Newly completed redesign and use of smaller weapons bays rule out internal carriage of 900kg-class munitions

Lockheed Martin will revert to 450kg (1,000lb)-class weapons bays in an effort to reduce weight on the F-35B short-take-off and vertical-landing (STOVL) Joint Strike Fighter variant in perhaps the most dramatic change under a newly completed redesign that will allow the aircraft to meet weight targets at entry into service.

The decision rules out internal carriage of 900kg-class munitions, a sensitive issue for STOVL customers the US Marine Corps and UK Royal Air Force and Royal Navy. JSF executive vice-president and general manager Bob Elrod notes such weapons can still be carried on external hard points for missions that do not require stealth.

Elrod also notes that a redesigned weapons bay still complies with customer requirements. The USMC's baseline design only calls for 450kg weapons bays. They were expanded several years ago as a potential performance bonus. The large weapons bays for the STOVL aircraft also increased commonality with the F-35A conventional take-off and landing (CTOL) and F-35Ccarrier variant (CV) in development for the USAir Force and US Navy, which can both carry 900kg-class munitions internally.

Design commonality, a key driver for the programme's affordability goals, will probably suffer from the decision. Lockheed Martin plans to complete weight-reducing redesigns for the CTOL variant within a month and the CV variant by end-year, but Elrod says neither are likely to drop the larger weapons bay.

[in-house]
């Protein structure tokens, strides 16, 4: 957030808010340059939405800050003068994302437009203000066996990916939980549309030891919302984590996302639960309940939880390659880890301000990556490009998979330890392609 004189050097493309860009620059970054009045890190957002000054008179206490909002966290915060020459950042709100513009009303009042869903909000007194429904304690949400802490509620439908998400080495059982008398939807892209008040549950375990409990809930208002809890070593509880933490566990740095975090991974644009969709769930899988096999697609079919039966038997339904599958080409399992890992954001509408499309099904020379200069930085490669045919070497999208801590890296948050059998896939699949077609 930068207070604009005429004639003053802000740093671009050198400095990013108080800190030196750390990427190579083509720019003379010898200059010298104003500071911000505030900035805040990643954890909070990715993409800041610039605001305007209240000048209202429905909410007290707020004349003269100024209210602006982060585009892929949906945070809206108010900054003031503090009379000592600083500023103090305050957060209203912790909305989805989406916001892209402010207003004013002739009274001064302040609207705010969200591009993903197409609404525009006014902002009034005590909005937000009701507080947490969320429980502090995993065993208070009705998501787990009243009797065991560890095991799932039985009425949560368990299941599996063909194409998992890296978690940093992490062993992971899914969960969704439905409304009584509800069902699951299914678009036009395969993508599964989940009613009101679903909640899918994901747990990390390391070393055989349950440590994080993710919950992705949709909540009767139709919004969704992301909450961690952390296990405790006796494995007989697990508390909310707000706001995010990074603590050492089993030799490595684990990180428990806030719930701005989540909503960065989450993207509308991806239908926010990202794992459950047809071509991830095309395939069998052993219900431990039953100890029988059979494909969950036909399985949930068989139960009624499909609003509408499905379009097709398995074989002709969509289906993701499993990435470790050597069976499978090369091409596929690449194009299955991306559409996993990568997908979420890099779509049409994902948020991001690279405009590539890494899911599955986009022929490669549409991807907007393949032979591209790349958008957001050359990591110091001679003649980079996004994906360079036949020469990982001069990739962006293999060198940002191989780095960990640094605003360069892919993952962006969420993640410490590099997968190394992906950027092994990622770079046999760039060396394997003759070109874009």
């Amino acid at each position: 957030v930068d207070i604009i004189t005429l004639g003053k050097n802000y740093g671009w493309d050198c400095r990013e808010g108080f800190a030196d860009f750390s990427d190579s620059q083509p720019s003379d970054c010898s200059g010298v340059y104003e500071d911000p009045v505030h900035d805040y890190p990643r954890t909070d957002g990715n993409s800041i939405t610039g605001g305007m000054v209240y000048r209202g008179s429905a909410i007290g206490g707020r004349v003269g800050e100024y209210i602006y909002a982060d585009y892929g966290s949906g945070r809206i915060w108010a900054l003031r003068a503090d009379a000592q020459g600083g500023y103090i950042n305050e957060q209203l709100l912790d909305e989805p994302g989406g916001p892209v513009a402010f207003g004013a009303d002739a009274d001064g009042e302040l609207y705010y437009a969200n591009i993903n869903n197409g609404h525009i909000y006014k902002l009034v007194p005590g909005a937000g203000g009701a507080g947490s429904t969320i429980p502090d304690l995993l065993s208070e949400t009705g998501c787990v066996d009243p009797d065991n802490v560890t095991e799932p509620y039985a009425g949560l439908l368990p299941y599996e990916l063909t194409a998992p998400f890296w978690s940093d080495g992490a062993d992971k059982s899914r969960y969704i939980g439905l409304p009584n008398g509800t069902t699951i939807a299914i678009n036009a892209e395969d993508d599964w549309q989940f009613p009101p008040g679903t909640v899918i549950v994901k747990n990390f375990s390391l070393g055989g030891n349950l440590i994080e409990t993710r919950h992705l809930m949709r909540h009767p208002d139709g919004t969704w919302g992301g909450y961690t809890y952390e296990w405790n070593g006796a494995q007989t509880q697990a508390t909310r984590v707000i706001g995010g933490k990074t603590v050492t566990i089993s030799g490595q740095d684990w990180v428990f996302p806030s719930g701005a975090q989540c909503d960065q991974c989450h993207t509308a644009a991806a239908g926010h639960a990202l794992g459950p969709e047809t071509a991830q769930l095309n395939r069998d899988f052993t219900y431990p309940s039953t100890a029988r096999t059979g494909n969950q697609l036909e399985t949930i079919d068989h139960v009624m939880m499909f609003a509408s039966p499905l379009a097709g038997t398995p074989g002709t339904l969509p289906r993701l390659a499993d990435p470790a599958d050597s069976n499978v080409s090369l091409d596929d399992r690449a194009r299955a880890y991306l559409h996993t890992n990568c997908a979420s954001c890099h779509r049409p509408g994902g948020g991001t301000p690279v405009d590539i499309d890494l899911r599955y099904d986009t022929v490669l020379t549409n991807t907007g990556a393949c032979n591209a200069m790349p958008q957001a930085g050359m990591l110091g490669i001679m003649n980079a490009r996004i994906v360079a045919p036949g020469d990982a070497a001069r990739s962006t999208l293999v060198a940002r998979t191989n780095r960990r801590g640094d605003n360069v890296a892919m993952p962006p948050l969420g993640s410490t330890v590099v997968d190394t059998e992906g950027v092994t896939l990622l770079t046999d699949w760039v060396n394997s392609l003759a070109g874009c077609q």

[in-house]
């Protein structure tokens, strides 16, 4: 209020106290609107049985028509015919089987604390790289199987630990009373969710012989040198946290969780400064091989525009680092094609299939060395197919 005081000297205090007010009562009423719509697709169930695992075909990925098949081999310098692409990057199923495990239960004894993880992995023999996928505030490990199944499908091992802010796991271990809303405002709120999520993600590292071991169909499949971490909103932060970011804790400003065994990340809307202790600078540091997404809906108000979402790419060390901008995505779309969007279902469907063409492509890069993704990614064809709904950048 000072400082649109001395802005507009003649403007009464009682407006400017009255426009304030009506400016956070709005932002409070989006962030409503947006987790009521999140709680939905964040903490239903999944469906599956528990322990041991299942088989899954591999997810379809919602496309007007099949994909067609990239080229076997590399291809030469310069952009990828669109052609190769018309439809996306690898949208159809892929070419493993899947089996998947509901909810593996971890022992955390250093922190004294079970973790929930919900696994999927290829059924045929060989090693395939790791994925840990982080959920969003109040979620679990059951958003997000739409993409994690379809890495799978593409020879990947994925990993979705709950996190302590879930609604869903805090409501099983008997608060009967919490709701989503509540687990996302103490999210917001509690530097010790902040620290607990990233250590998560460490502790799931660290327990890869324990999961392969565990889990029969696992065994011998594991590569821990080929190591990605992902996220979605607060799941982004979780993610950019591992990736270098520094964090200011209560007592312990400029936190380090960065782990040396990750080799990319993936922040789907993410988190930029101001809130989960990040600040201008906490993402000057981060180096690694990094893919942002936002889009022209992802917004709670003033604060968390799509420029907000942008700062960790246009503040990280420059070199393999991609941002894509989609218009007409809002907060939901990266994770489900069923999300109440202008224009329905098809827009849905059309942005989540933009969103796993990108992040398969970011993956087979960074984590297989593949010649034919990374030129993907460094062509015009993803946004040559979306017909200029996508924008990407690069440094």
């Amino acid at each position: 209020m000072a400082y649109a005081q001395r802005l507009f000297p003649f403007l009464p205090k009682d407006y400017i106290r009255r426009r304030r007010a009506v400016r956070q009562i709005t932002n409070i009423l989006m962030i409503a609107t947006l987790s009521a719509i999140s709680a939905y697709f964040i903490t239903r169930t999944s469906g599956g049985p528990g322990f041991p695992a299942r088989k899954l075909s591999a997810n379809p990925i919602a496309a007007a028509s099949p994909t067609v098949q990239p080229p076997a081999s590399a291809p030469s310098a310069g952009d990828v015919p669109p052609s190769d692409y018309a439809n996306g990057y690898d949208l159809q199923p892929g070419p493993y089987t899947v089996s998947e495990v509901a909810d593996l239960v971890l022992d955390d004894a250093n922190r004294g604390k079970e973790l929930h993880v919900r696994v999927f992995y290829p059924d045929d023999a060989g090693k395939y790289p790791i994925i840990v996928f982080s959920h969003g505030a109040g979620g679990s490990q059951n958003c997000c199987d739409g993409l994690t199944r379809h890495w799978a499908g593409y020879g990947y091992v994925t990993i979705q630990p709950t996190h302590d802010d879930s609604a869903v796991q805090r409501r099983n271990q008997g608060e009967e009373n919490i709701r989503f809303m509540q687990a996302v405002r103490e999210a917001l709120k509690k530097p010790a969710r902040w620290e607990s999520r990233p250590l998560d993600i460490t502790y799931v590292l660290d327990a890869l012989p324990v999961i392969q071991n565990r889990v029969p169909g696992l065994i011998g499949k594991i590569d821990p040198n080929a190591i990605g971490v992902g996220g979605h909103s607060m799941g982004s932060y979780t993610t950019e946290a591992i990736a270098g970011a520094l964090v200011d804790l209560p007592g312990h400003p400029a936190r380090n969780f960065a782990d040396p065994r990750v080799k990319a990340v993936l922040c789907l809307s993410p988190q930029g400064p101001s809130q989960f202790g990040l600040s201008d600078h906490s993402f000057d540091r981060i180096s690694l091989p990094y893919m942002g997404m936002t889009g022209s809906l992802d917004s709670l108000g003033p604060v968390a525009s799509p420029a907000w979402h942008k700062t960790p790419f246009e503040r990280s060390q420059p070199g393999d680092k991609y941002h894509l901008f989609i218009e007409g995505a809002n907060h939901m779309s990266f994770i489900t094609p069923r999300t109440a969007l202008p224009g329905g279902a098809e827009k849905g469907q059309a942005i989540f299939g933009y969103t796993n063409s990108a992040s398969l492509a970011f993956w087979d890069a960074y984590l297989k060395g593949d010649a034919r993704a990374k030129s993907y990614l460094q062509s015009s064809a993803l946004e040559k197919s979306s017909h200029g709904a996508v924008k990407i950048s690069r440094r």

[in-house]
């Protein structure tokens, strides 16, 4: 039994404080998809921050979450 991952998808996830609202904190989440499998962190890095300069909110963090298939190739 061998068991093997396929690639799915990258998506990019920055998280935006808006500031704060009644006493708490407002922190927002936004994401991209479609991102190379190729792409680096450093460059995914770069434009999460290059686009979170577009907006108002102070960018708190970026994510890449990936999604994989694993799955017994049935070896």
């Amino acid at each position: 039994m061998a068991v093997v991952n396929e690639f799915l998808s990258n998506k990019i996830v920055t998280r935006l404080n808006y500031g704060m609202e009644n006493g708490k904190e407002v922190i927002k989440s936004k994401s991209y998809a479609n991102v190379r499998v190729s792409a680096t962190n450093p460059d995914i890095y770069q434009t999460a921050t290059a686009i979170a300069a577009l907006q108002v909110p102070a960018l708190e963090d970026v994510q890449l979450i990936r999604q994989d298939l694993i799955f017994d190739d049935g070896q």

A year-long focus on weight reduction has led to other manufacturing trade-offs. Last November, it was revealed that Lockheed Martin had abandoned its quick-mate assembly strategy in an effort to save about 360kg.

In total, the STOVL redesign will slash about 1,180kg off the fighter's 13,600kg empty weight, says Elrod.

In another design change, the company has altered the location of the mate joints between centre fuselage and wing. A separate effort to clarify the ground rules for the F-35B's bring-back fuel load requirements allowed the programme to save another 225-270kg, says Elrod.

Assembly work has begun on all four major sections of the JSF. BAE Systems has loaded the aft fuselage into an assembly rig in the UK. Lockheed Martin began final assembly on the wing in Fort Worth, Texas last week and has started work on the forward fuselage and cockpit. Northrop Grumman began mid-fuselage assembly earlier this year.



Source: Flight International